Son goes to college but never calls, so mom posts hilarious video that any parent can relate to

It’s a question parents of college students have been asking for years: why don’t you call more?

And in this hilarious video, one mom decides to take action by reminding her son of just how instrumental she is to his life.
“Do you remember me?” she asks, waving. “I’m your mommy. I gave birth to you!”

The video was posted in 2015, just one month after her son, Liam, started his freshman year at college and the short rant immediately went viral. Boasting more than one million views on YouTube and 3.5 million views on Facebook, viewers quickly rallied behind mom, Ann Pinto McCarney, a Pennsylvania native, and echoed her frustration.
“A must-see for all parents, hysterial,” wrote one viewer.

“Any mom with a teenage/college age son will get it,” said another.

This isn’t the first time that McCarney has used social media to talk about her family life. A quick review of her YouTube Channel reveals a collection of videos on everything from college road trips to weight loss to teaching her kids to drive.

“I did a lot of videos with my son when we were on a college road trip, and they were pretty funny, because he wanted no parts of the videos,” McCarney told her local NBC affiliate. “As soon as I gave birth and got stretch marks, I figured I had a right to torture him as much as I want.”
And torture she does!

After reminding Liam of who she is – complete with a mention of the C-section she had to endure – she goes on to suggest that maybe it wasn’t personal… maybe he just forgot how to use a phone.

“That’s the way to lay on the guilt trip Annie. You are a riot my friend,” said one Facebook comment.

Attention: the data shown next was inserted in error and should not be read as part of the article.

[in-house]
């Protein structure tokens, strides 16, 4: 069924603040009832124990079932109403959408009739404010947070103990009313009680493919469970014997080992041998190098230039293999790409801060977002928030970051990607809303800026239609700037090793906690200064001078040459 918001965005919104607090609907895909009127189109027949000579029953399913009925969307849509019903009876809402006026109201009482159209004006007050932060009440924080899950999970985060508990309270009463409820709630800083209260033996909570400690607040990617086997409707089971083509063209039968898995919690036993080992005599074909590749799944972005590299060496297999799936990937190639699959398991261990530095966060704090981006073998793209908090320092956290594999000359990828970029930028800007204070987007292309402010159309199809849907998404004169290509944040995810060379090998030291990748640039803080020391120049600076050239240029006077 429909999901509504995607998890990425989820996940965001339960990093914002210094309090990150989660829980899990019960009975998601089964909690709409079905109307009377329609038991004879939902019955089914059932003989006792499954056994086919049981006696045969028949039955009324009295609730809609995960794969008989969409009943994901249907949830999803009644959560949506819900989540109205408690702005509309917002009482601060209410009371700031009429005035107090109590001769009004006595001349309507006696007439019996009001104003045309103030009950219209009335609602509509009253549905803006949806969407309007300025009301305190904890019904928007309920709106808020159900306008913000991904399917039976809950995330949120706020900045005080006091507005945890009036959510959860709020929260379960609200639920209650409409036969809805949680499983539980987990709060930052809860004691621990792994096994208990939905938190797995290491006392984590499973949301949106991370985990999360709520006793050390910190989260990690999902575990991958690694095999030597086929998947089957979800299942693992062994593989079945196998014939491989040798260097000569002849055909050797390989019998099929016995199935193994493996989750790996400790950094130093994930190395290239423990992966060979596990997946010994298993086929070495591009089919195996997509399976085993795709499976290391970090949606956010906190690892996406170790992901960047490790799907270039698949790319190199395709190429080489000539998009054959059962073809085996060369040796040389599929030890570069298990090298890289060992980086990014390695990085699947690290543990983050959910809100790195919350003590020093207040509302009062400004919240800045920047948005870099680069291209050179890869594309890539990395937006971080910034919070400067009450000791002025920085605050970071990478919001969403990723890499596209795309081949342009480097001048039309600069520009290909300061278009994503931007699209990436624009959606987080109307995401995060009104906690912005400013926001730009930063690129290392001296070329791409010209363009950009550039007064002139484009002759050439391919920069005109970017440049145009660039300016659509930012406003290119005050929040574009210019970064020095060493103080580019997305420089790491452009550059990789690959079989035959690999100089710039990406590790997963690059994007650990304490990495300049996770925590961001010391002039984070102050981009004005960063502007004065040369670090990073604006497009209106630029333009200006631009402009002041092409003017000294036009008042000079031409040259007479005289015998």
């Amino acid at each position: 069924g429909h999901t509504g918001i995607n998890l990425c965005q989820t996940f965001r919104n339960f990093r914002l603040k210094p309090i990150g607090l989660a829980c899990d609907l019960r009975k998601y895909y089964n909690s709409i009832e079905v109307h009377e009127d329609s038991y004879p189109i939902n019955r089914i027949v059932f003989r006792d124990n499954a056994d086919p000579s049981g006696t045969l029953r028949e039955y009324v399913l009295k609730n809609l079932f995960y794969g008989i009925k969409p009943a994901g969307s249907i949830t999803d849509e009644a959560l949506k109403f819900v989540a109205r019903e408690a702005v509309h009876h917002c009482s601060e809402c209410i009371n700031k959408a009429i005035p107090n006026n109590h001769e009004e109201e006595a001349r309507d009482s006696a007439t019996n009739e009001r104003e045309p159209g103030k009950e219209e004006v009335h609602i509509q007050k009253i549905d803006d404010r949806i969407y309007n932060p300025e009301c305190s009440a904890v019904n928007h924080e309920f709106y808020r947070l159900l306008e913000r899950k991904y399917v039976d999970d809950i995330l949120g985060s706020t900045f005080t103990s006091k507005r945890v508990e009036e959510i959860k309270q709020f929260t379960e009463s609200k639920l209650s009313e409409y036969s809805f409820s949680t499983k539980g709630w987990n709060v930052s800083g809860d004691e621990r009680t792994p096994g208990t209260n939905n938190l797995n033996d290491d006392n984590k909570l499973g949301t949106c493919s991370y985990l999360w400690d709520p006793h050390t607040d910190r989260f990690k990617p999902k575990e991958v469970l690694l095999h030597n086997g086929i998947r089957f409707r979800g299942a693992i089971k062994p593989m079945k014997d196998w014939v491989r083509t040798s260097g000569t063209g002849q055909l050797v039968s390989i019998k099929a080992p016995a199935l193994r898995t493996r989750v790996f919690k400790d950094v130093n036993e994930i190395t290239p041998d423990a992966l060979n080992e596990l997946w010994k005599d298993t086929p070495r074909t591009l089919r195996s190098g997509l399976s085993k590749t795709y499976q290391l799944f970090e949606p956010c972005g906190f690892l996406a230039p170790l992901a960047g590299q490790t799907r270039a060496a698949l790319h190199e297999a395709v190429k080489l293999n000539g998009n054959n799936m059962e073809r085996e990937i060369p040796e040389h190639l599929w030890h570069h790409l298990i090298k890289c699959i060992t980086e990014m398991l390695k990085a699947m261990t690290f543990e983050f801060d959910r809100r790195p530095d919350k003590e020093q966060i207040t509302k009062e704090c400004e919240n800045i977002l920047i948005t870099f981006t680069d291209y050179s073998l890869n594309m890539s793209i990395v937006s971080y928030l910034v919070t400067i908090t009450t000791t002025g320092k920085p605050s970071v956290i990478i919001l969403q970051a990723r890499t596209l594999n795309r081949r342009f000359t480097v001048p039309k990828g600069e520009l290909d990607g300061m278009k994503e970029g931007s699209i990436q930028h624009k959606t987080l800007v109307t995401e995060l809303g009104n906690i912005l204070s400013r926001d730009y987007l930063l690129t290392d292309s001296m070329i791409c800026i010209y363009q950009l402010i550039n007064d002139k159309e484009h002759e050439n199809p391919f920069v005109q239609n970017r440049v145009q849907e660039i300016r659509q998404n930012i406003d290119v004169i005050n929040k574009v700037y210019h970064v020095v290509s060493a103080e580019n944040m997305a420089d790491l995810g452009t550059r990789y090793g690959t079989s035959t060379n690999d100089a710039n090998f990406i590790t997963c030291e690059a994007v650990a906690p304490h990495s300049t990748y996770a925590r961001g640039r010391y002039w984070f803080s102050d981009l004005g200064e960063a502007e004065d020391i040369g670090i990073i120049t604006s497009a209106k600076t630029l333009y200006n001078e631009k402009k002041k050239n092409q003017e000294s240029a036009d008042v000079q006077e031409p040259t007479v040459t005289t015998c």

And as we noted earlier, finding that perfect balance of independence and regular communication is a challenge for many families with kids in college. So much so in fact, Psychology Today published a 3-part series on that very topic.

In College Students Tell Parents How To Communicate With Them, author Pamela Cytrynbaum notes that a “call often, don’t pester” approach is best. Cytrynbaum, a journalist and teacher at Northwestern University’s Medill School of Journalism, looked to her students to see if she could discern how much contact was “too much” and the results were interesting, to say the least.

Students adamantly wanted more freedom and more “space,” but also acknowledged a need to feel “included” and connected to the family unit. As Cytrynbaum writes, “I can’t tell you how many times they’ll write all about demands for independence and space and boundaries and how pissed off they are when parents invade or want or ask or call too much. Then they write: call more, send care packages, why don’t you visit, don’t exclude me from family information and decisions.”

This “psychic split” as she calls it, is representative of the conflicting emotions that can surface when young adults go off to college… and it also illustrates the challenges parents can face as they try to help their kids navigate this new chapter of their lives.

Fortunately, there are some simple guidelines that can help. As University of Wisconsin notes in its Letting Go download for parents, you and your child are being pulled between past, present, and future. Learning to recognize those feelings will help you both work through them and redefine your relationship to allow for your child’s new level of independence.

And in case you’re wondering what Liam thought about his mom’s creative guilt trip, McCarney notes on Facebook that Liam knew about the video before she posted it (“…he’s got the best sense of humor!”, she says) and that yes, her son has texted her since her video went public!

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